David Carl Drummond
March 6, 1963
|Alma mater||Santa Clara University (BA)|
Stanford University (JD)
|Occupation(s)||Formerly senior vice president and chief legal officer, Alphabet Inc.|
David Carl Drummond (born March 6, 1963) is an American business executive and former lawyer. He served as senior vice president of corporate development and chief legal officer for Alphabet Inc., and, formerly, for its subsidiary, Google. Prior to joining Google, in 2002, Drummond was a partner at law firm Wilson Sonsini Goodrich & Rosati and then chief financial officer of software company SmartForce. Drummond retired from Alphabet on January 31, 2020.
See also: Google litigation
Drummond received a Bachelor of Arts with a major in history from Santa Clara University and a Juris Doctor from Stanford Law School. He was admitted to the State Bar of California in 1989 but became ineligible to practice law in California since 2020. Drummond's first time working with Google was in 1998 as a partner at the technology law firm Wilson Sonsini Goodrich & Rosati's corporate transactions group; he was Google's first outside counsel. Drummond worked with Google co-founders Larry Page and Sergey Brin to raise funding and incorporate the company.
Drummond was chief financial officer (CFO) of software company SmartForce from June 1999 until January 2002. In July 2007, Drummond and three other SmartForce executives settled accounting violation charges brought by the U.S. Securities and Exchange Commission (SEC) resulting from an overstatement of the company's net income by $127 million during a period of time from 1999 to 2002. Drummond paid a $700,000 fine to the SEC; he was also ordered to pay a $125,000 civil fine by the New Hampshire District Court.
In February 2002, Drummond joined Google as vice president of corporate development and general counsel. He became Google's senior vice president of corporate development in January 2006 and chief legal officer in December 2006, positions he retained following Google's restructure into Alphabet Inc. in October 2015. He has also been secretary at Google and Alphabet since 2002.
During his tenure at Google, Drummond was involved in lawsuits the company fought against GEICO, Viacom, Microsoft and the Association of American Publishers. He played a central role in Google's right to be forgotten dispute in Europe and the company's exit from China in 2010. He also oversaw major acquisitions including YouTube, Android, DoubleClick and Motorola Mobility. Drummond is an advocate for freedom of speech and diversity.
Drummond was charged by the SEC in 2005 with causing Google to violate securities law because he failed to advise the company's board that the company was required to register $80 million in stock options used as compensation for employees. The SEC said in its press release, "By deciding Google could escape its disclosure requirements, and failing to inform the Board of the legal risks of his determination, Drummond caused the company to run afoul of the federal securities laws." In January 2005, Google and Drummond settled the complaint by agreeing not to violate securities laws in the future. Neither Google nor Drummond paid a fine or acknowledged wrongdoing.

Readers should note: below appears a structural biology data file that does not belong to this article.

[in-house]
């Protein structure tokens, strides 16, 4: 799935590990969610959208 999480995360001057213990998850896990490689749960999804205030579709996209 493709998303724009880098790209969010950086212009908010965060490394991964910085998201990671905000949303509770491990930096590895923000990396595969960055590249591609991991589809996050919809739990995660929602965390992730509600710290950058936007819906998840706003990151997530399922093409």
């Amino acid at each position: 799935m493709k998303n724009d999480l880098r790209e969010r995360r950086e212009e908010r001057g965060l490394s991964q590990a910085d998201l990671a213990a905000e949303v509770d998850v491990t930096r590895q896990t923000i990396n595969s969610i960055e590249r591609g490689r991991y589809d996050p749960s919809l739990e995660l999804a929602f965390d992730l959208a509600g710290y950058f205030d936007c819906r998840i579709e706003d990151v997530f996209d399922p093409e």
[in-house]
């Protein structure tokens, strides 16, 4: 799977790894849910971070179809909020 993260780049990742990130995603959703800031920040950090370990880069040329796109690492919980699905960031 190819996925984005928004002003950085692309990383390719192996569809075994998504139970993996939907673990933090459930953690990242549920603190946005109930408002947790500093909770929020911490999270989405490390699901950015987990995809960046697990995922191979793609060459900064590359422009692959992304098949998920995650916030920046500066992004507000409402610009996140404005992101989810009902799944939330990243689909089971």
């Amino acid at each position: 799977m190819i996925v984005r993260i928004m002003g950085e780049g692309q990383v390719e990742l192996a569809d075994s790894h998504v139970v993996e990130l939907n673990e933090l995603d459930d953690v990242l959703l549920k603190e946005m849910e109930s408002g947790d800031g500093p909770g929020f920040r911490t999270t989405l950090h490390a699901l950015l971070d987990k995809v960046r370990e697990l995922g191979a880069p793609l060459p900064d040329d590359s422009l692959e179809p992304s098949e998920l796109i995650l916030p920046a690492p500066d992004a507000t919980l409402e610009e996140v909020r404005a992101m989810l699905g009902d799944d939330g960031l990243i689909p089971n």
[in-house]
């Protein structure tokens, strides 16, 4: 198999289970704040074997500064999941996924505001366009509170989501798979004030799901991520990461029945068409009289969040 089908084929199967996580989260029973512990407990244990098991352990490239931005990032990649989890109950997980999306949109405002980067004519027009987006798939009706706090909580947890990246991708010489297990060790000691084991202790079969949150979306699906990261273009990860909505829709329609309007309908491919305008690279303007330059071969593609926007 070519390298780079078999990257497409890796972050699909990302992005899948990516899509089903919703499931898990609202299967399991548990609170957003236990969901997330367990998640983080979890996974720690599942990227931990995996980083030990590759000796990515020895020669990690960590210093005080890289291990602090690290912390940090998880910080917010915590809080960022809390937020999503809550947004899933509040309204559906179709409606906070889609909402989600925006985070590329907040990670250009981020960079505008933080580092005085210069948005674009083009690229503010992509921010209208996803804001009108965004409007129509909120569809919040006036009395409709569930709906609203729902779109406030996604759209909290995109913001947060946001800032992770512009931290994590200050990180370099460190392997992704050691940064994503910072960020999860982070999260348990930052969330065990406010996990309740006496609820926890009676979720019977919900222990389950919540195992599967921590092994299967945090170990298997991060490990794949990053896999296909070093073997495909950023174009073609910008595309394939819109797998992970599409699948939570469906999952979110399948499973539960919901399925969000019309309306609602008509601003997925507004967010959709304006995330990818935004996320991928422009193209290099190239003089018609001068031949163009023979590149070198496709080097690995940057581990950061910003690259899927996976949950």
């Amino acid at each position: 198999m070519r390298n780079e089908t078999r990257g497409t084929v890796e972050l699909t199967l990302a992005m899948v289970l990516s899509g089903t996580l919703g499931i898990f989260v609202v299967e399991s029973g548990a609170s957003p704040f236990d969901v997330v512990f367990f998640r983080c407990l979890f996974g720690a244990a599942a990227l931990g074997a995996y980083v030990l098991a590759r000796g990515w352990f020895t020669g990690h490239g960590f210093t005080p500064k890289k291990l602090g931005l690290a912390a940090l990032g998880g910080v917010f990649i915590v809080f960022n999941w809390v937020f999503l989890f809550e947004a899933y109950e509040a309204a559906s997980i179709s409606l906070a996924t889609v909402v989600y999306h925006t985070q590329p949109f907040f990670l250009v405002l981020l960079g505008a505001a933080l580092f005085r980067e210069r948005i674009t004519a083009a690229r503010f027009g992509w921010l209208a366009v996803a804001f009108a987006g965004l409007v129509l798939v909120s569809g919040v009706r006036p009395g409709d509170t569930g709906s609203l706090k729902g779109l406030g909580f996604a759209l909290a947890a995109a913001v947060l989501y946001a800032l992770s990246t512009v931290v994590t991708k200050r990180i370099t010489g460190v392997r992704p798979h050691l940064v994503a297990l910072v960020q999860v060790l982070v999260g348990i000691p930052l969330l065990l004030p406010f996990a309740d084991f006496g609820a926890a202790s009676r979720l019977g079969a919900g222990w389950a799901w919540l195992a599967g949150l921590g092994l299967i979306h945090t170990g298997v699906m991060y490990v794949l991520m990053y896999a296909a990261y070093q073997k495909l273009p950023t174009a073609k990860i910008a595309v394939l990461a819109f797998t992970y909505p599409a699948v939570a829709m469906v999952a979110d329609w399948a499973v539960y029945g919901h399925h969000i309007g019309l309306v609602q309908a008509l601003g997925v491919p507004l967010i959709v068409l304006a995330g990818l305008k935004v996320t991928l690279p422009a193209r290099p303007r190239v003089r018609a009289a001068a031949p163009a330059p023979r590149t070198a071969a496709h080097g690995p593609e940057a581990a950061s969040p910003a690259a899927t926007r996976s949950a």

Drummond and other Google executives were defendants in a trial in Italy which began in 2009 over a video of a child being bullied which had been uploaded to Google Video in 2006. None of the executives charged had any involvement with the creation or posting of the video and Google removed the video after being notified by authorities. The case could have had ramifications for content providers around the world. In 2010, Drummond and two other Google executives were found guilty of privacy violations and handed six-month suspended sentences. They were cleared of defamation charges. In December 2012, the convictions and sentences were overturned on appeal.
Drummond joined Uber's board of directors in August 2013 after Google Ventures led a $360 million funding round for Uber. Drummond stepped down from the board in August 2016 amid reports he had been shut out of board meetings due to his conflict of interest on self-driving cars. Drummond also sat on the board of Crisis Text Line, a not-for-profit organization, from 2012 to 2018. In 2014, Drummond was appointed a board member at Kohlberg Kravis Roberts, where he sat on its conflicts committee.
His compensation from Google's parent company, Alphabet Inc., was US$47,282,232 in 2018, US$664,252 in 2017, and US$664,387 in 2016. Drummond is an investor and advisor to the media company Ozy.
On January 10, 2020, it was announced that Drummond would leave Alphabet to retire, effective January 31, 2020, following scrutiny for potentially inappropriate relationships. He will not receive an exit package. In the months leading up to his announcement, Drummond sold off over $200 million of his Alphabet stock.
Drummond has a son born in 2007 during an extramarital affair with Jennifer Blakely, at the time a Google employee in the department he oversaw. Drummond's relationship with Blakely was detailed in a 2018 The New York Times exposé on sexual misconduct by executives at Google. Drummond married Corinne Dixon, an employee in Google's legal department, around September 2019.
Alphabet's board of directors, including Drummond, were sued by shareholders in January 2019 for allegedly covering up the sexual misconduct by executives. The board formed an independent committee and hired a law firm to investigate how executives handled the claims.
David's elder brother is jazz bassist Ray Drummond.